Chernobyl Diaries

Warner Bros. Pictures

Summer Movie Guide Tile & Brick

Review in A Hurry: Paranormal Activity creator Oren Peli puts down the shaky cam and heads to the Ukraine. A group of young, attractive, and seriously naive "extreme tourists" pay a local to visit the abandoned streets of nuclear Chernobyl. The setting is genuinely creepy, but the last act emits low-level thrills.

The Bigger Picture: Seven people—six young and attractive tourists (Jesse McCartney, Olivia Dudley, Devin Kelley, Nathan Phillips, Jonathan Sadowski and Ingrid Bolsø Berdal) and their guide (Dimitri Diatchenko)—set out to explore the still radioactive wasteland of Pripyat, the district where the Chernobyl Nuclear Power Plant workers lived. The visitors' first warning that something's a bit off: a lake with oversize fish. Their second warning: a radiated grizzly bear forging for food in an abandoned housing complex.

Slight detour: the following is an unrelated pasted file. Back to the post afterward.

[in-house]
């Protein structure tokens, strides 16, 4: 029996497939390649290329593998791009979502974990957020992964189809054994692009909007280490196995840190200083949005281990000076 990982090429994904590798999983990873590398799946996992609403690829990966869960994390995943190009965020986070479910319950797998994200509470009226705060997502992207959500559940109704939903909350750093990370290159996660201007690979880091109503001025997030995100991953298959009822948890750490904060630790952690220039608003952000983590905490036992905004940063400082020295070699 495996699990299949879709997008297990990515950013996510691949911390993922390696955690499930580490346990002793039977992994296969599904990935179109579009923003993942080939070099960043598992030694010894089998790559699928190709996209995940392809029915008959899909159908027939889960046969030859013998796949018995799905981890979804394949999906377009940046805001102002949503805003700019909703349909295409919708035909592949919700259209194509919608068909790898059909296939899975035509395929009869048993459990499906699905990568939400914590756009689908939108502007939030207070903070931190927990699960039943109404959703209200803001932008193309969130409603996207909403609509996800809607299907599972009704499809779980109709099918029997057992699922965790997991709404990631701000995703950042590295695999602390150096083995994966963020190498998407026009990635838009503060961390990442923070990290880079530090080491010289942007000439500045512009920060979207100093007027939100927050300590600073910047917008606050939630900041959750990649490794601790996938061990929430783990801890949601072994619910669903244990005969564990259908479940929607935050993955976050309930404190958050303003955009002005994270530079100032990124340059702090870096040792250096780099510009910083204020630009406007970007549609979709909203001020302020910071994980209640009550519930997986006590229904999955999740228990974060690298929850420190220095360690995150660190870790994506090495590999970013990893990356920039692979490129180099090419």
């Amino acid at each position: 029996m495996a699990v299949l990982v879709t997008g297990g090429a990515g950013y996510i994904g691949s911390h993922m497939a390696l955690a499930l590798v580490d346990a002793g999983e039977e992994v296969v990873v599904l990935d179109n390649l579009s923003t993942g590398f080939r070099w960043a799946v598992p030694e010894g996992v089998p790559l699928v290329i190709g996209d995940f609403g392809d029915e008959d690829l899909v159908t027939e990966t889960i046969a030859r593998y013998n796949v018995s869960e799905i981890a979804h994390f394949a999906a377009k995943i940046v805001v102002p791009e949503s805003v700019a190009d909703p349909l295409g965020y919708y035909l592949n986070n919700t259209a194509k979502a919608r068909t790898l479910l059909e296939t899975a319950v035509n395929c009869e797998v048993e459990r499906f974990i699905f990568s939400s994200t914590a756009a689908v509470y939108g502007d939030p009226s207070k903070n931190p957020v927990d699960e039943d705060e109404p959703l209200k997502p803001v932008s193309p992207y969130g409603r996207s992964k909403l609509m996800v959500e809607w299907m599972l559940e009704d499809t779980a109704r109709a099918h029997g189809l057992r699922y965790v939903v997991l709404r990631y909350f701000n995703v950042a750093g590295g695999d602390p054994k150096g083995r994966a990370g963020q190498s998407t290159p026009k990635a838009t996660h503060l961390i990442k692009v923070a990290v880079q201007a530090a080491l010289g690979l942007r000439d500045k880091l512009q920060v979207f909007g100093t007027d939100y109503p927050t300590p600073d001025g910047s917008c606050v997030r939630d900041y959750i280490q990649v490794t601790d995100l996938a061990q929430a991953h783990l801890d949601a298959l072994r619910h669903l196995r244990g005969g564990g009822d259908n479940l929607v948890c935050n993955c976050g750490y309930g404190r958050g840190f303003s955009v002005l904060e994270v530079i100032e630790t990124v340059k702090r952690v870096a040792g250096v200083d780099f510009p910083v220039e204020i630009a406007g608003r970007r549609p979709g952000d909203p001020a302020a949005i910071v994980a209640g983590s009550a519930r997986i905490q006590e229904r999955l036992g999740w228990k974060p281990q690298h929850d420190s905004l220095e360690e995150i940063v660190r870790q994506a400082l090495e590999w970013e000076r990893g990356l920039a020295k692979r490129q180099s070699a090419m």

For the first 40 minutes, the freaked out vacationers' trip gets worse with every click of their portable radiation meter.

The story by Peli plays out like an Eastern European Silent Hill (they even find a trusty map!) effectively revealing just enough. A broken down Ferris wheel. Something or someone just off in the distance. Rabid reactor dogs.

Best is the unseen creep factor. After being told that Pripyat is safe for short visits (a few hours or less), the tourists' van mysteriously breaks down. Staying through the night—and beyond—means that every step the group takes makes them more toxic. Even if they survive, they're still doomed.

Where the story is heads is far too familiar. After the disappearance of their guide, one of the travelers gets bitten, which leads to more exploration. Enter the humanoid beasties that are way too The Hills Have Eyes-like: bulging eyes, mutations galore. And when ya think about it, why are these fallout folks terrorizing the outsiders anyways? No reason is even hinted at other than the tourists look like the stepped off the set of The Vampire Diaries.

On second thought that probably is a good enough reason.

The 180—a Second Opinion: Surprisingly, the sound effects resist the urge to boom and shriek. It's far more unsettling to let the tension build naturally, which is where Chernobyl really shines.

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